In a funny coincidence, I happened to catch the last bit of a Mad TV cartoon that featured a Peanuts-like gang of kids, but drawn (and behaving) in pure South Park style. I did a little research and found a video of South Parknuts, as well as a website devoted to South Park references in all mediums. I’ll bet Charles Schulz rolled over in his grave when Mad TV aired their version; Trey Parker and Matt Stone probably rolled over laughing.
The picture that accompanies this post is a South Park Stephen—or at least what I’ll look like this week as I write the 17 pages for my two English papers. I created it using the South Park “Create a Character.”
The big story today happens to be the (accidental?) release of 361 images to the Memory Hole that show dead American soldiers’ arrivals and departures at air bases. Apparently, photos of these honor guards are not released to the press—nor are the media allowed to photograph these quiet non-ceremonies—because the Bush Administration does not want the public to see the images for fear of upsetting the families of the dead. However, the images are not graphic in any respect (flag-draped coffins) but rather sad testimonies to this unnecessary war.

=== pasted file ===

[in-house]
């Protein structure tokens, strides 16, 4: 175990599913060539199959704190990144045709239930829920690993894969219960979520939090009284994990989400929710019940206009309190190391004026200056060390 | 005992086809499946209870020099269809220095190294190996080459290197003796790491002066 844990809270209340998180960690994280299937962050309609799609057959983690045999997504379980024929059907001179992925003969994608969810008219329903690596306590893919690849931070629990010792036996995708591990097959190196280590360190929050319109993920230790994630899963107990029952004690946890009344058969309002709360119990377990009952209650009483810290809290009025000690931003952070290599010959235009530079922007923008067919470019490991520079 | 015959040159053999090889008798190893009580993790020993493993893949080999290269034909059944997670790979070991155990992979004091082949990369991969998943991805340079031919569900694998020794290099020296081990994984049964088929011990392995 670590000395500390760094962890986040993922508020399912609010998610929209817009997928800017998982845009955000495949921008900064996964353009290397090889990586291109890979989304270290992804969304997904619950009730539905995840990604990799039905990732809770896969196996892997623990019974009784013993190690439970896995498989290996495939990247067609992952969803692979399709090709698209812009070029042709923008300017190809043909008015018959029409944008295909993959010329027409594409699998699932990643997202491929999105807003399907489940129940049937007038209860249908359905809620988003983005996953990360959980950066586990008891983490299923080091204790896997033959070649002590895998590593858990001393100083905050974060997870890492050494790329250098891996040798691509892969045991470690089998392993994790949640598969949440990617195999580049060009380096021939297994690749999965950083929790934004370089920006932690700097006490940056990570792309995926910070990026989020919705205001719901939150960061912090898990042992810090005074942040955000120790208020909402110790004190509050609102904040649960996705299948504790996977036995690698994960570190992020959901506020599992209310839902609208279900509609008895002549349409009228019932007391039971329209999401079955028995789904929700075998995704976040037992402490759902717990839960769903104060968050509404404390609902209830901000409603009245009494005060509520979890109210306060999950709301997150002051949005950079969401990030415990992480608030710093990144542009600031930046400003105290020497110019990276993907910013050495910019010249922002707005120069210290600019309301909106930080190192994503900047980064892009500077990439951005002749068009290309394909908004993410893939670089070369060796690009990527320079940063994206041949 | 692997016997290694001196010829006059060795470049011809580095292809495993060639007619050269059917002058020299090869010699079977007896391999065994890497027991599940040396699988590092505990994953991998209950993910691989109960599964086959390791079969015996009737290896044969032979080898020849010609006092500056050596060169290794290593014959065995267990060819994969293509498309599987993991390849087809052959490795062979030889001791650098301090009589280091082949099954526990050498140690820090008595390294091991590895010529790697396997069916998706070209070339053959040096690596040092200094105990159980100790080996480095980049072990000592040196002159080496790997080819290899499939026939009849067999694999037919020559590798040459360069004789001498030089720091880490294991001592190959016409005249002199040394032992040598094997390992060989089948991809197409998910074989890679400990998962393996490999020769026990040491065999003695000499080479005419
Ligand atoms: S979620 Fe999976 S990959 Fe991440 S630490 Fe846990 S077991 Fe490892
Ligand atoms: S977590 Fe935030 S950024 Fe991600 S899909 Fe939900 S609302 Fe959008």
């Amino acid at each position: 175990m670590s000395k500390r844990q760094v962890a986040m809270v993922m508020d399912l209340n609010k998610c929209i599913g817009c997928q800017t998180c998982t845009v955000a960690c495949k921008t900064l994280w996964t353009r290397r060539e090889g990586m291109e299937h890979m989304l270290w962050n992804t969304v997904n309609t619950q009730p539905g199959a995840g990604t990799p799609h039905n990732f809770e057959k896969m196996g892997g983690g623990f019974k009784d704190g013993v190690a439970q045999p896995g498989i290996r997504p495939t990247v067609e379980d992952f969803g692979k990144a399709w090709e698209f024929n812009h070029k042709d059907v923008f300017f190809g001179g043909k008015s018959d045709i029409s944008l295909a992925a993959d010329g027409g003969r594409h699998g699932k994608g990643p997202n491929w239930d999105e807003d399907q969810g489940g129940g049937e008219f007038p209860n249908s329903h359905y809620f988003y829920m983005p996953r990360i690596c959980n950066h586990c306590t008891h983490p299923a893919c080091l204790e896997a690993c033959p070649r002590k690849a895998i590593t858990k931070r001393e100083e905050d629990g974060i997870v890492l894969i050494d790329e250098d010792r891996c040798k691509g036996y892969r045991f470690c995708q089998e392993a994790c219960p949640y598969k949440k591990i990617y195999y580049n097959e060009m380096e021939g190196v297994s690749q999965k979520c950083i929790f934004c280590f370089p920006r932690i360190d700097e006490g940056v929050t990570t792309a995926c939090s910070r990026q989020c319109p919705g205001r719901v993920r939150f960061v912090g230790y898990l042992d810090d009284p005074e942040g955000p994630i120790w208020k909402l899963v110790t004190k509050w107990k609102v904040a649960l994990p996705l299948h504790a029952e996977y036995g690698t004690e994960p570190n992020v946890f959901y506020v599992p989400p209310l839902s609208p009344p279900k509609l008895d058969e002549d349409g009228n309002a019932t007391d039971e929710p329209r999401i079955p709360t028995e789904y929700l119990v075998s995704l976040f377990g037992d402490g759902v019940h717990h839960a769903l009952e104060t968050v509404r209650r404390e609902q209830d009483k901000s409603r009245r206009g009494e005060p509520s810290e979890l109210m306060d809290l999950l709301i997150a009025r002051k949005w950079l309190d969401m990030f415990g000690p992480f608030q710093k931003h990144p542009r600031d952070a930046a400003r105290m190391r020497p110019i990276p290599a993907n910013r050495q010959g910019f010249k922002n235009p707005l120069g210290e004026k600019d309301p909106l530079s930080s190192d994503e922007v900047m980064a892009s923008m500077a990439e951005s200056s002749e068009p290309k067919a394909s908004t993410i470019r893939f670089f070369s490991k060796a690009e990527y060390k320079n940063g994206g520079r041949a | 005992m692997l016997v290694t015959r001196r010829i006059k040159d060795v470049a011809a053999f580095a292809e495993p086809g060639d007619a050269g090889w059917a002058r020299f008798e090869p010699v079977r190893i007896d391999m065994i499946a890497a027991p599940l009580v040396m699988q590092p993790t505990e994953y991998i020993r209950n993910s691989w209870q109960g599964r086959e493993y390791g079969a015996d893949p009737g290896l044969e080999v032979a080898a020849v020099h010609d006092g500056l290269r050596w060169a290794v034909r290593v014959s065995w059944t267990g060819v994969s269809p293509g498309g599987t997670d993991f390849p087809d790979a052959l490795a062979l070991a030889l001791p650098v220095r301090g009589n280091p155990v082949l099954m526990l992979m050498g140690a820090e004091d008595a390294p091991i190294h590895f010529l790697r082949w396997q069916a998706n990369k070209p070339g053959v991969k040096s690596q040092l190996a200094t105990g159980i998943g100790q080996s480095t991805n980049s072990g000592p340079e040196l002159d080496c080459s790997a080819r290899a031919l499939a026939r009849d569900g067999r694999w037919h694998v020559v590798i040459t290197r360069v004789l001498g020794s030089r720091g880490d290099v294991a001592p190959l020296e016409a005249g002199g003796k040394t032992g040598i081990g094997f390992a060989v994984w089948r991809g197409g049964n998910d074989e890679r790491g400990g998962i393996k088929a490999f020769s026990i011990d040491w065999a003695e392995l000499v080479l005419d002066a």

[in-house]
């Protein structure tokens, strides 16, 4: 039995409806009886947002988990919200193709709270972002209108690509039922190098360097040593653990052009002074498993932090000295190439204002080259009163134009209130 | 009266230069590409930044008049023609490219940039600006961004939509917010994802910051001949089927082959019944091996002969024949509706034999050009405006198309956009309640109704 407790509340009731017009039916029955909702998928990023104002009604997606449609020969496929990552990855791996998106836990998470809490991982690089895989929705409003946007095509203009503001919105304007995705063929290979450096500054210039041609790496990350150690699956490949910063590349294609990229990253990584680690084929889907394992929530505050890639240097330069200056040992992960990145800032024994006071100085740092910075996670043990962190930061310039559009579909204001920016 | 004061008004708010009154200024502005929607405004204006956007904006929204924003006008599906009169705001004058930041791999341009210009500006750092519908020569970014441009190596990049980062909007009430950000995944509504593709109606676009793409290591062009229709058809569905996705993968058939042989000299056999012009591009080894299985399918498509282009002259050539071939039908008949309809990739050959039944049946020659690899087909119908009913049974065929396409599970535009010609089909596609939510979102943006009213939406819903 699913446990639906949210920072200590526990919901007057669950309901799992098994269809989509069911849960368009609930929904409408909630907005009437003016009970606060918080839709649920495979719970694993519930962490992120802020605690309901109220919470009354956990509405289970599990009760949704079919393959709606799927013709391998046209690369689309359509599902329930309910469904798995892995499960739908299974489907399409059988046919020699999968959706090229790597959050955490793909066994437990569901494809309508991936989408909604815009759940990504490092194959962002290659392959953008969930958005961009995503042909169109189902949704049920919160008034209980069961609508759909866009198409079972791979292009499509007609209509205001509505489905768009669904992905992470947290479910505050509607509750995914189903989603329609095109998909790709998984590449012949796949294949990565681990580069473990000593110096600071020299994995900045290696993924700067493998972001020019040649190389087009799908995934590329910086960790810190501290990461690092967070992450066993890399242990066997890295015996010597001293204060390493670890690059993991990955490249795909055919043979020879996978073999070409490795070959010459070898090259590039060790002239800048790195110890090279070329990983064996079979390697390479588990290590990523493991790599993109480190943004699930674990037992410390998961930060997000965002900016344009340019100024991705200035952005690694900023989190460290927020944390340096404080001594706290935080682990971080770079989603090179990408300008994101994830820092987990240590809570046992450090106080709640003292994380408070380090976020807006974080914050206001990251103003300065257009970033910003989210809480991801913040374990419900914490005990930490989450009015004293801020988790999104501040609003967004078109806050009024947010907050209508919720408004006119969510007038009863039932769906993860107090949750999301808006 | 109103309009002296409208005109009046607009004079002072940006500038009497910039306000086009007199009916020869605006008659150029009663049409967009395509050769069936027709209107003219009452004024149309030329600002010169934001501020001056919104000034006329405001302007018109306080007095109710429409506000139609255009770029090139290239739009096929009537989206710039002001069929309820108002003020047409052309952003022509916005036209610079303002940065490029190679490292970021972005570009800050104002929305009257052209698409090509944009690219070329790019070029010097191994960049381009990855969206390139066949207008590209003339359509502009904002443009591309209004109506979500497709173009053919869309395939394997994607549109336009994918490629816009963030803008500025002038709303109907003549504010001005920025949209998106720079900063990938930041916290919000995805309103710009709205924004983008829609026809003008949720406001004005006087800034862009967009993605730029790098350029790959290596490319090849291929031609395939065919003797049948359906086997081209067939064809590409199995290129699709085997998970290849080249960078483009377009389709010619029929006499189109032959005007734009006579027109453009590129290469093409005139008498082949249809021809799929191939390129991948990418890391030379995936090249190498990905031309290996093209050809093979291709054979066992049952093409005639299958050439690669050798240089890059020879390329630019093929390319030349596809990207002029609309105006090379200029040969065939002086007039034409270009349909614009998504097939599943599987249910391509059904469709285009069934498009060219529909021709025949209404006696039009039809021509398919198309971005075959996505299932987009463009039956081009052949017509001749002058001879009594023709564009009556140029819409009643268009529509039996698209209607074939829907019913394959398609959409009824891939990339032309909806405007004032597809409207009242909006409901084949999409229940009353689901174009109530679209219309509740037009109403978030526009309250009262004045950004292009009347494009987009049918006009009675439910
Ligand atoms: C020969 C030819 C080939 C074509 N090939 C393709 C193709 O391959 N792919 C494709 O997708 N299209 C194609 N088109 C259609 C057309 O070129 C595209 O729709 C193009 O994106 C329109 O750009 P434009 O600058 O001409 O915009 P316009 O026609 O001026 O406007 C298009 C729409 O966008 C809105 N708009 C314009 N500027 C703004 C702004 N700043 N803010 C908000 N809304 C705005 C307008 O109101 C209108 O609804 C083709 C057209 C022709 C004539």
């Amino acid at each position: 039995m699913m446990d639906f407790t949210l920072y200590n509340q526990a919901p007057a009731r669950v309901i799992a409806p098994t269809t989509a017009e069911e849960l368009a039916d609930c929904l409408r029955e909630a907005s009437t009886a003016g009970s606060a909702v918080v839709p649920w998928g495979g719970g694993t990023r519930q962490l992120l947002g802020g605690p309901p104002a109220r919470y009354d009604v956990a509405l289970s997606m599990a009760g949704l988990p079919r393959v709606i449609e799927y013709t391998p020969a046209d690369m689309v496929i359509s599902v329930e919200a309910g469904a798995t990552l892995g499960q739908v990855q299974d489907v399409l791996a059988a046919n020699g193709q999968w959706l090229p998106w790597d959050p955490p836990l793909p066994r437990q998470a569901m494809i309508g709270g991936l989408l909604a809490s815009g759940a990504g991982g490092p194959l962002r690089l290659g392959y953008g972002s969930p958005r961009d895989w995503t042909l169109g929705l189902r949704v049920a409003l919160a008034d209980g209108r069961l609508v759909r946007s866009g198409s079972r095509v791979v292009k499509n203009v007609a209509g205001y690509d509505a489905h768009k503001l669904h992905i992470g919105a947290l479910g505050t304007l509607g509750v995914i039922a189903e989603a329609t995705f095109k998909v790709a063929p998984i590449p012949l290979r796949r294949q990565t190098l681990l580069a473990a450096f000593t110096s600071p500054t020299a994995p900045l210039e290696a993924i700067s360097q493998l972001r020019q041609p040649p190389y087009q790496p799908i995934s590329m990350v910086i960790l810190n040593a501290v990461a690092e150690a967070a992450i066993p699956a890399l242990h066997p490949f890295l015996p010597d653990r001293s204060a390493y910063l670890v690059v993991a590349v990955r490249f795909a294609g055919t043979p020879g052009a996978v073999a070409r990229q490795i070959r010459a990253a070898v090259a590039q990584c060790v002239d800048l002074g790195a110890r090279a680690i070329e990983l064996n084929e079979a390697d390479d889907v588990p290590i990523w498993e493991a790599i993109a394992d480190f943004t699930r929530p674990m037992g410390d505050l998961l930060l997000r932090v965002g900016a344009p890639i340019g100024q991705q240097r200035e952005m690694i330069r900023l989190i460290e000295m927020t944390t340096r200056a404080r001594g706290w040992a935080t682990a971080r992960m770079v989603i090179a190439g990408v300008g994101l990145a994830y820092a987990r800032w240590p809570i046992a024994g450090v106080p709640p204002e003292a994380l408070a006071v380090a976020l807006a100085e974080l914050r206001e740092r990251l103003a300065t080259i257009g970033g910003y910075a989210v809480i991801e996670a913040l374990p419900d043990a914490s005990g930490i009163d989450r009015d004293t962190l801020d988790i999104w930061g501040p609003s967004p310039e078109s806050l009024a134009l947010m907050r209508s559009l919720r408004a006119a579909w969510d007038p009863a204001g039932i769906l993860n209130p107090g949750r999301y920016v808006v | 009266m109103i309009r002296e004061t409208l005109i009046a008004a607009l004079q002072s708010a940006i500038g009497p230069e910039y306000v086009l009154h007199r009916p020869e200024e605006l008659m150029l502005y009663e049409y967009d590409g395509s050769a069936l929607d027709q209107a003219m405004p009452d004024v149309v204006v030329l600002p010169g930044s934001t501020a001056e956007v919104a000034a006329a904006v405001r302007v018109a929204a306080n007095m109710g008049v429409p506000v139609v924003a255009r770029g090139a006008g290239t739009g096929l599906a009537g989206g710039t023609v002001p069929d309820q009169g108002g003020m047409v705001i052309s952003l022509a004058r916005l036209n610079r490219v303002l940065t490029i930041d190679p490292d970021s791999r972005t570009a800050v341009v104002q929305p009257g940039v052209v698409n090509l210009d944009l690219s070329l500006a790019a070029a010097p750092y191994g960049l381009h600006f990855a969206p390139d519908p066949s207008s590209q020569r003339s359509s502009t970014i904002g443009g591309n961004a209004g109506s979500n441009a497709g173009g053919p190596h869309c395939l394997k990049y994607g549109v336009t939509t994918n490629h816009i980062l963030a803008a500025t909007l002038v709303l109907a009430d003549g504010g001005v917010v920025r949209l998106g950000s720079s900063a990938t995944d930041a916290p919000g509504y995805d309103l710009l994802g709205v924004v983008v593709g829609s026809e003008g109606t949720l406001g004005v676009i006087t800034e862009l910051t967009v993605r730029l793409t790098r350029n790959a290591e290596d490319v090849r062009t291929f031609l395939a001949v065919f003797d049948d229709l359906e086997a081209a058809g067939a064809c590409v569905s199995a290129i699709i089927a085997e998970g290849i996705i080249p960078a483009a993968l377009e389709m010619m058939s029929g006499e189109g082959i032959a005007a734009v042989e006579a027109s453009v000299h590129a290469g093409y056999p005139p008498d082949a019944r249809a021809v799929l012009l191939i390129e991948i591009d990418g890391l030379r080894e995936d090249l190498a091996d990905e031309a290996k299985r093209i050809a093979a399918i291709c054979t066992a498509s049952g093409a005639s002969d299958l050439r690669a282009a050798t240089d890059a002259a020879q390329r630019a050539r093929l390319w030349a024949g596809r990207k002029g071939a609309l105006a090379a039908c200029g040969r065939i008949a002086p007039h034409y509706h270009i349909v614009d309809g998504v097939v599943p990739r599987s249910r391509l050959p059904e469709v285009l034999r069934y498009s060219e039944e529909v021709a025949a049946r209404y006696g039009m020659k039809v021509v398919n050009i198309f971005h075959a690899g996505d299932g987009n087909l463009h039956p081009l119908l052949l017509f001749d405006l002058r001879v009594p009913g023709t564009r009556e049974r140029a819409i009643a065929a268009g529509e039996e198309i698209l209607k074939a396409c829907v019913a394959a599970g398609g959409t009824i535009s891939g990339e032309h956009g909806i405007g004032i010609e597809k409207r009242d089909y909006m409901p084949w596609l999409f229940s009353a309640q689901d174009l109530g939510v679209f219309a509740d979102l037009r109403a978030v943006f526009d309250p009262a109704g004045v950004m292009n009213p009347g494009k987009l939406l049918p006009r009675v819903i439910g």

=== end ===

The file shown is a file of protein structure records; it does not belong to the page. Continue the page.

More likely, Bush & Co. don’t want the public to see the real results of the war in Iraq. I’m glad the images were released under the Freedom of Information Act, but it should be easier for the public and media to show what really happens when we go to war. Sadly, the New York Times reported that Fox News reaffirms that it is truly the GOP propaganda machine:
Among the national television news organizations, only the Fox News Channel had no plans to use any of the photos or explore the issue of why they had been barred from use in the news media, a channel spokesman said.
Update: the Memory Hole site has been down for the past few days, most likely due to an overload on their servers. This mirror has been provided by Warblogging.